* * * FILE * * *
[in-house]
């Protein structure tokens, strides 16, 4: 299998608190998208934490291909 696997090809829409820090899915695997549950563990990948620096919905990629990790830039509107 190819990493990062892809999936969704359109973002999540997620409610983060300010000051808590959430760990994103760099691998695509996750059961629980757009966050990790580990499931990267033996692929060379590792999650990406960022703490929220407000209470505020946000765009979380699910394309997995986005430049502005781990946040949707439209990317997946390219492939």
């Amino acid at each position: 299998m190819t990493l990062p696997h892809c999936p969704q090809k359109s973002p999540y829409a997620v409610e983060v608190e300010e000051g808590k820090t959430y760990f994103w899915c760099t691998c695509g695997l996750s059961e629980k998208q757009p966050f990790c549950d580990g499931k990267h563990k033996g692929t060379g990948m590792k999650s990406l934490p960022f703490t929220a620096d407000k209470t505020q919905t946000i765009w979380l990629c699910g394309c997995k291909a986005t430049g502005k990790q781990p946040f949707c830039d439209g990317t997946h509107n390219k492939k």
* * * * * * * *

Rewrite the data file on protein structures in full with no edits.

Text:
[in-house]
């Protein structure tokens, strides 16, 4: 299998608190998208934490291909 696997090809829409820090899915695997549950563990990948620096919905990629990790830039509107 190819990493990062892809999936969704359109973002999540997620409610983060300010000051808590959430760990994103760099691998695509996750059961629980757009966050990790580990499931990267033996692929060379590792999650990406960022703490929220407000209470505020946000765009979380699910394309997995986005430049502005781990946040949707439209990317997946390219492939």
């Amino acid at each position: 299998m190819t990493l990062p696997h892809c999936p969704q090809k359109s973002p999540y829409a997620v409610e983060v608190e300010e000051g808590k820090t959430y760990f994103w899915c760099t691998c695509g695997l996750s059961e629980k998208q757009p966050f990790c549950d580990g499931k990267h563990k033996g692929t060379g990948m590792k999650s990406l934490p960022f703490t929220a620096d407000k209470t505020q919905t946000i765009w979380l990629c699910g394309c997995k291909a986005t430049g502005k990790q781990p946040f949707c830039d439209g990317t997946h509107n390219k492939k």